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Obama deploys troops to Africa to defend U.S. Embassy

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With rebels advancing on the capital city of the Central African Republic, the U.S. has deployed about 50 combat troops to neighboring Chad to support the evacuation of U.S. Embassy personnel and American private citizens, President Obama notified Congress in a letter Saturday.

Mr. Obama said he took the action “due to the deteriorating security situation in the Central African Republic and the potential threat to U.S. citizens.” The evacuation of Americans from Bangui, Central African Republic, began on Thursday.

The president said the troops, although equipped for combat, were deployed as a stand-by and evacuation force “solely for the purpose of protecting U.S. citizens and property” until the evacuation from the Central African Republic is completed.

Rebels in the Central African Republic seized the city of Sibut on Saturday, 114 miles from Bangui. Countries in the region have agreed to send more forces to support the government of President Francois Bozize.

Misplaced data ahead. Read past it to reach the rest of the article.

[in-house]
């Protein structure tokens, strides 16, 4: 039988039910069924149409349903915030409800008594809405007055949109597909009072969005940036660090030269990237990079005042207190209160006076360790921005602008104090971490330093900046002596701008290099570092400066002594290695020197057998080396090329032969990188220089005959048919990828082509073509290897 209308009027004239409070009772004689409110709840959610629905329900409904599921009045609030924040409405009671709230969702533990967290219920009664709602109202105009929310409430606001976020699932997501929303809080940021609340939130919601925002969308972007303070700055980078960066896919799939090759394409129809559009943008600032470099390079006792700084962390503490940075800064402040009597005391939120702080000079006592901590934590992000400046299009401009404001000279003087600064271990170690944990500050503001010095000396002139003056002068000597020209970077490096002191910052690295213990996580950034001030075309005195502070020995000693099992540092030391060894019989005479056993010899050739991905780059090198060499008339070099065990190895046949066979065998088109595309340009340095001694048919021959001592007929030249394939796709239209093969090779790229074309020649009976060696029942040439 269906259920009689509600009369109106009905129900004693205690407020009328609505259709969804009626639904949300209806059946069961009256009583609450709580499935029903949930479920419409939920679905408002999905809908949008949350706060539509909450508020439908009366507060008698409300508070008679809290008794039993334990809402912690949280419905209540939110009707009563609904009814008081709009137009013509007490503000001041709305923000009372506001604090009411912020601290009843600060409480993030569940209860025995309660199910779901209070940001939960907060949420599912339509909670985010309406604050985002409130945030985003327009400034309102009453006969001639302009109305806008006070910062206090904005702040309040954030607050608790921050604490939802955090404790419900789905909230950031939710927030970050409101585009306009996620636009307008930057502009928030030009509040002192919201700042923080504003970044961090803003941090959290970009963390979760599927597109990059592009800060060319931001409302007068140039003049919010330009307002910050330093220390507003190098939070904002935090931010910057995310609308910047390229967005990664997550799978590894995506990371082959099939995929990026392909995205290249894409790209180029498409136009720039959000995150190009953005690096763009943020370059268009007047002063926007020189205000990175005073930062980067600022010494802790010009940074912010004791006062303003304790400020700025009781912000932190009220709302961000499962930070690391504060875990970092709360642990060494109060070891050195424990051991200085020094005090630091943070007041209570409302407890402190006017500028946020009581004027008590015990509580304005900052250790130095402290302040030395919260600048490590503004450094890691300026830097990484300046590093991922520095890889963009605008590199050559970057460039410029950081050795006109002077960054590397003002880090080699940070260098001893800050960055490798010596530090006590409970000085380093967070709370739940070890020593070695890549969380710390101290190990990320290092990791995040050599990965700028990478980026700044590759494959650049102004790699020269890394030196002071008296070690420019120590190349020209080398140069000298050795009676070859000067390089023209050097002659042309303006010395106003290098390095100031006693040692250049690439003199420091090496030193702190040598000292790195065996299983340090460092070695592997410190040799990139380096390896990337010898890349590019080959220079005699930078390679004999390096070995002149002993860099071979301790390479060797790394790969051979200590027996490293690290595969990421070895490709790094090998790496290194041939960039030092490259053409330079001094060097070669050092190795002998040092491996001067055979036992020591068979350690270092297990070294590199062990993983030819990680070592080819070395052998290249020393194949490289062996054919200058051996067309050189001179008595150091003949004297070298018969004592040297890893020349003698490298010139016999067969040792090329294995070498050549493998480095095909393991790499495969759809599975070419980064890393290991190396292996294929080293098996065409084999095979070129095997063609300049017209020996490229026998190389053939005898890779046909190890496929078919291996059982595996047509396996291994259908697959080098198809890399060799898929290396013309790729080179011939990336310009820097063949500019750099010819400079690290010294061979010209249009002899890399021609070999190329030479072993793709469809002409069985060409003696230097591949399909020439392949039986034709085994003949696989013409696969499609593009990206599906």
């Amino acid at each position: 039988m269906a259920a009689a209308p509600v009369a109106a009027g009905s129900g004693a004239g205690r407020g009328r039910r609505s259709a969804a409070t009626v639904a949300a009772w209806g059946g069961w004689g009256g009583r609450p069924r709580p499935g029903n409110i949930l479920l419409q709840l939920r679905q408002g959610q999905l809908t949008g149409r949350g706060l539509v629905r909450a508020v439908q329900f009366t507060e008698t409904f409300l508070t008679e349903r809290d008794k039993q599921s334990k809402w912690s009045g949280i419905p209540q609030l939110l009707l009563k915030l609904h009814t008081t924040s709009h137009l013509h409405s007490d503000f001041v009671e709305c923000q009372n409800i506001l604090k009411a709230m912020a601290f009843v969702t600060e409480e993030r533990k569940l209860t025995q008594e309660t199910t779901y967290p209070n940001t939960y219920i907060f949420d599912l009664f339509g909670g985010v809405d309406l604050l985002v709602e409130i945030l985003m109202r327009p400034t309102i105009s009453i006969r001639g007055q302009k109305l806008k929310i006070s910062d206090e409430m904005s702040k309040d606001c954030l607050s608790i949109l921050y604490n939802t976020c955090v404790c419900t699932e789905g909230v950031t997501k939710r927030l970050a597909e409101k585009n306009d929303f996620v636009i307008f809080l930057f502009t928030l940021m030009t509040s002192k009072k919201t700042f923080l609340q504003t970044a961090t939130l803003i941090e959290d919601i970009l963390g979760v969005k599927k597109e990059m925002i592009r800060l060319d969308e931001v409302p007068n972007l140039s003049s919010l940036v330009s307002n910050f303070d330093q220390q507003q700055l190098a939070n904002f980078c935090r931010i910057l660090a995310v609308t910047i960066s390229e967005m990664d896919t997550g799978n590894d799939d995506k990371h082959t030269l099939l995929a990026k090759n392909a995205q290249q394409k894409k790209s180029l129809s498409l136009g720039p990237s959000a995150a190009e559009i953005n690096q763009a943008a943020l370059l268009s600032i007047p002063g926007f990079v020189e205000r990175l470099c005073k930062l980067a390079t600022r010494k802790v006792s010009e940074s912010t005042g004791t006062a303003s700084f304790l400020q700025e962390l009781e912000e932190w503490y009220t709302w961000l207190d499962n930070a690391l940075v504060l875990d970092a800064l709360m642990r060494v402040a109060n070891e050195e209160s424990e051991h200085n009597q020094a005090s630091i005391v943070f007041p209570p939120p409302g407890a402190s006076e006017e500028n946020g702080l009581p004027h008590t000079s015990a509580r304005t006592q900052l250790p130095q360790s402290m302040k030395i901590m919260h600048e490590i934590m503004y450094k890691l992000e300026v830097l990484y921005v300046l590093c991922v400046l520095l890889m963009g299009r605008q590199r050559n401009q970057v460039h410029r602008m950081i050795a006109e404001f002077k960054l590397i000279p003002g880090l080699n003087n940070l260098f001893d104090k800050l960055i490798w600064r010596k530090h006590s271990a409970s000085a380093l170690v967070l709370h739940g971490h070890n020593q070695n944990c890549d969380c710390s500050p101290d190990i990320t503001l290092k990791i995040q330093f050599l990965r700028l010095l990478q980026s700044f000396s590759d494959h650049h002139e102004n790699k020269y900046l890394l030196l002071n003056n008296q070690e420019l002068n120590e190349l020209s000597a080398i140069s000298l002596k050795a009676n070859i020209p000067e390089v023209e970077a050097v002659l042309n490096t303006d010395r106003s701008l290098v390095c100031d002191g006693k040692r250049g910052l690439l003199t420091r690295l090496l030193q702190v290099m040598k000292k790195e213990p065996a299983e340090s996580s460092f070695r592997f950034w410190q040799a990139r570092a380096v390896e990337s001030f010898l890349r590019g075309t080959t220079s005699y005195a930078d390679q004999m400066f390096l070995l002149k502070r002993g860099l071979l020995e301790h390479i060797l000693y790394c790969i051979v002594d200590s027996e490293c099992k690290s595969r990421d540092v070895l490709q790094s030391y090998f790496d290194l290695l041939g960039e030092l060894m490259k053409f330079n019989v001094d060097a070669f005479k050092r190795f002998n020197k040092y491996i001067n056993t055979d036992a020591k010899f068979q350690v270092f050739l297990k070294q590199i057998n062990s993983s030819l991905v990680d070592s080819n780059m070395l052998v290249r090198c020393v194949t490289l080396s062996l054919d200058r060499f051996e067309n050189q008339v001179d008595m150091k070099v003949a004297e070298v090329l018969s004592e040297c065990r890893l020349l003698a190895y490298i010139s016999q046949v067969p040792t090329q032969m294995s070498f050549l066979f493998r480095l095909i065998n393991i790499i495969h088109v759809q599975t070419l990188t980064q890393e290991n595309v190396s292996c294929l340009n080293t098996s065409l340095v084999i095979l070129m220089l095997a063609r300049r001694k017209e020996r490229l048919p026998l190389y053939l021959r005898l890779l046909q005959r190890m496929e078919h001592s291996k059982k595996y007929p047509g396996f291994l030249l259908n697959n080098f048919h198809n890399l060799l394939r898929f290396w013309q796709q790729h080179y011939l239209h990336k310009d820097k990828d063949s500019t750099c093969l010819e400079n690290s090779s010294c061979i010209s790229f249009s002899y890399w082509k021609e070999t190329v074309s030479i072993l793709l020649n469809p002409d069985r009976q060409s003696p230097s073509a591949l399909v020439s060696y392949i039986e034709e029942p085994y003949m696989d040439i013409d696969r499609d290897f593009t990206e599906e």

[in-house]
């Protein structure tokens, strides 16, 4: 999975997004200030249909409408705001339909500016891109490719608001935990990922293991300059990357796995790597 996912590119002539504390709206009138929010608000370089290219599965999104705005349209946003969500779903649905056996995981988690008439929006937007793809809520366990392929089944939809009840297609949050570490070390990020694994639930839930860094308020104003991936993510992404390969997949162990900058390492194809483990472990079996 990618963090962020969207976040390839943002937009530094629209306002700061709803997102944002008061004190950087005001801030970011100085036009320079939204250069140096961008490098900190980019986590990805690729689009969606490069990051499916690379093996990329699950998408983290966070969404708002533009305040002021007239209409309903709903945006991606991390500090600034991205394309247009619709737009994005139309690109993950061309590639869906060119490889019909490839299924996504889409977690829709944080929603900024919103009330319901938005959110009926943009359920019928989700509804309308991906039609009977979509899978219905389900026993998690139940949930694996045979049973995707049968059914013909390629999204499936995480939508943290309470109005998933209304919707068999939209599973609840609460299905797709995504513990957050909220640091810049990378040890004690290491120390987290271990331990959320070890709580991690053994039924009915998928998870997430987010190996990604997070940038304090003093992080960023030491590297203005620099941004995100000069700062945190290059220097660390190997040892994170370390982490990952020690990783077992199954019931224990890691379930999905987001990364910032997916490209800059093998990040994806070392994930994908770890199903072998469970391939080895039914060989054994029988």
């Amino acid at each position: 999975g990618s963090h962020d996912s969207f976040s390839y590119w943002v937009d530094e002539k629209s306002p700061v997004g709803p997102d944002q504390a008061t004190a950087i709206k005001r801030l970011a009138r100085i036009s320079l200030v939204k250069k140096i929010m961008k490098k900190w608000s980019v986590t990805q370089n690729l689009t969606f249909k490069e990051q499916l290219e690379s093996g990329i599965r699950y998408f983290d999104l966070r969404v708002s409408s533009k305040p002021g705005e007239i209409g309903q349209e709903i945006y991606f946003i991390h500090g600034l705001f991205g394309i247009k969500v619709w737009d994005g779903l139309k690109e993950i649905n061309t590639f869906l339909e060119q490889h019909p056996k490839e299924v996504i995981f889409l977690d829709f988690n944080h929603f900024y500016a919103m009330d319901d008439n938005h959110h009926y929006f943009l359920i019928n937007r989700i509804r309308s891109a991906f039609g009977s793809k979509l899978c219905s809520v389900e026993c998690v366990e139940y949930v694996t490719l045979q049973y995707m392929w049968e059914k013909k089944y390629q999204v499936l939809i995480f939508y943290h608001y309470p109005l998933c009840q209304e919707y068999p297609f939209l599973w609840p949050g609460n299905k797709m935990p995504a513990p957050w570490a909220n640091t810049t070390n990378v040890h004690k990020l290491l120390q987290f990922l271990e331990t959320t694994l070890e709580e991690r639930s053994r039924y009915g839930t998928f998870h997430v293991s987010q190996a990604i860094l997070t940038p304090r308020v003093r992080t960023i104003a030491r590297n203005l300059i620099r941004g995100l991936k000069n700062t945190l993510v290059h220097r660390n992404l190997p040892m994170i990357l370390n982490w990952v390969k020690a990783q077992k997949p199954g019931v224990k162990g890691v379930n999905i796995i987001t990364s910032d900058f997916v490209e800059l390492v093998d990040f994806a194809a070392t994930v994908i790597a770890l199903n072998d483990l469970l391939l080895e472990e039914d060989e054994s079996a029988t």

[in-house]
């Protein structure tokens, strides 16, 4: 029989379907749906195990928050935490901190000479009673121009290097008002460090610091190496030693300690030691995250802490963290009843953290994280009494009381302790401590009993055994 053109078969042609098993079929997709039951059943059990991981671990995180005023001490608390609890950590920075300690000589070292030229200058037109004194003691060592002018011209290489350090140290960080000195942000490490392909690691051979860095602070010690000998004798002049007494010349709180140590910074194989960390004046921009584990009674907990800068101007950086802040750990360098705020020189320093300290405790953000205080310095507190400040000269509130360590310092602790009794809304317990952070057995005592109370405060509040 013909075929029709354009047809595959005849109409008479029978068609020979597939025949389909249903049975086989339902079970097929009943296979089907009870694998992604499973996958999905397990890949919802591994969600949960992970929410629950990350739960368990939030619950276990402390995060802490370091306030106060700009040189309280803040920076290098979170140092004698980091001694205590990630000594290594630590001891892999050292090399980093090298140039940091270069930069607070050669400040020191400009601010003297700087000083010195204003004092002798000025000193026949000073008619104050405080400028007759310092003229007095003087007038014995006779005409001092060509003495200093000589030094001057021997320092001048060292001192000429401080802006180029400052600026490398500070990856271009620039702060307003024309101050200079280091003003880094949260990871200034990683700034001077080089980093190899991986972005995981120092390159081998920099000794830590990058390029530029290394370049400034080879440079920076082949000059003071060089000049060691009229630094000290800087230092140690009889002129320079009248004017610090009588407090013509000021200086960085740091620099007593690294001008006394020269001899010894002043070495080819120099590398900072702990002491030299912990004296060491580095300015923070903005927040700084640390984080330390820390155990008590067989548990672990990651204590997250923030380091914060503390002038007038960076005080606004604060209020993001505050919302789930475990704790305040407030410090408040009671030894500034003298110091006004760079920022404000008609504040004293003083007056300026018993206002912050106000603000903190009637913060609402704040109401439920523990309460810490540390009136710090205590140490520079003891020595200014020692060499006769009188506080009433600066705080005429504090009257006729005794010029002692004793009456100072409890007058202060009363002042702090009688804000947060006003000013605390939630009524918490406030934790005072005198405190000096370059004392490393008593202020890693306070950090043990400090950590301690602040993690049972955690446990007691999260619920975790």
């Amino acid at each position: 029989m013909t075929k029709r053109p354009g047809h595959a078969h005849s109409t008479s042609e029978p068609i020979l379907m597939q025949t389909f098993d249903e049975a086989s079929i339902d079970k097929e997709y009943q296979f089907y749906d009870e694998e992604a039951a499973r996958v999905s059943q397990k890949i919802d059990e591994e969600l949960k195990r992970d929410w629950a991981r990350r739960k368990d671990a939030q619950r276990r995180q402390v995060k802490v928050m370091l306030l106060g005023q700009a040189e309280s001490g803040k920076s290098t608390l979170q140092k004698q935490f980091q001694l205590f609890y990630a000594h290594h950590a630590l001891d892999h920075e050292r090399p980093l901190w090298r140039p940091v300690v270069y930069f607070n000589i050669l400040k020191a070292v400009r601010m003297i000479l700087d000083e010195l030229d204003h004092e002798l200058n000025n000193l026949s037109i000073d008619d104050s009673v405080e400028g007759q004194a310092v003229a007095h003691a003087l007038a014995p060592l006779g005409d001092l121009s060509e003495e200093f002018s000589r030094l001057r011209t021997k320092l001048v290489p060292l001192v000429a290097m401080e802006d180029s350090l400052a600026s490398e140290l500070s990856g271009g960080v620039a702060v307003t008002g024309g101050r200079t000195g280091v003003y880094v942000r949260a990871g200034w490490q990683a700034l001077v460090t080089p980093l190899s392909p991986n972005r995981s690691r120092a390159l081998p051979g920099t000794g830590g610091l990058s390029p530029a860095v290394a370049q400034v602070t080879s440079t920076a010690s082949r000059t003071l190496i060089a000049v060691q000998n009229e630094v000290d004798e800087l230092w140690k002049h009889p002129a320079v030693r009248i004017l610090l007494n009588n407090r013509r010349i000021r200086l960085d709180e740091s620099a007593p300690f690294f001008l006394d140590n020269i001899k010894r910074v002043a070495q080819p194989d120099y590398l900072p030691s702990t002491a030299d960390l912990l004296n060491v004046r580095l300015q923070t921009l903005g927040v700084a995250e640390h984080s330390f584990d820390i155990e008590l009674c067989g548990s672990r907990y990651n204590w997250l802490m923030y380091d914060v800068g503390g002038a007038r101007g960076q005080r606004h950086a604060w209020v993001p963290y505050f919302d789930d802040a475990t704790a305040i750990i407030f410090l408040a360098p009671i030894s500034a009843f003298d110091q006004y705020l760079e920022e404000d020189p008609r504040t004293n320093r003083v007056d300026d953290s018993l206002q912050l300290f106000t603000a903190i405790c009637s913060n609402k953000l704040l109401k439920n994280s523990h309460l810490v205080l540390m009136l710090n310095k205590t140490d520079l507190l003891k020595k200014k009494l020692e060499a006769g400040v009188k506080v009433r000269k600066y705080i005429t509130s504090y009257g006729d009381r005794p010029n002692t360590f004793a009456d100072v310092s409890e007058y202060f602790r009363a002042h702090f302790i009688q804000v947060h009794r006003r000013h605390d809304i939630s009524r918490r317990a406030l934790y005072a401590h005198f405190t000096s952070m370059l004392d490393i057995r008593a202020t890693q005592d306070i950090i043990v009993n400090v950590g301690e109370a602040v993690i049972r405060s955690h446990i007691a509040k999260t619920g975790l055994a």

In October 2011, Mr. Obama sent about 100 U.S. military personnel to Uganda to aid in the hunt for warlord Joseph Kony and his Lord’s Resistance Army.

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About the Author
Dave Boyer

Dave Boyer

Dave Boyer is a White House correspondent for The Washington Times. A native of Allentown, Pa., Boyer worked for the Philadelphia Inquirer from 2002 to 2011 and also has covered Congress for the Times. He is a graduate of Penn State University. Boyer can be reached at dboyer@washingtontimes.com.

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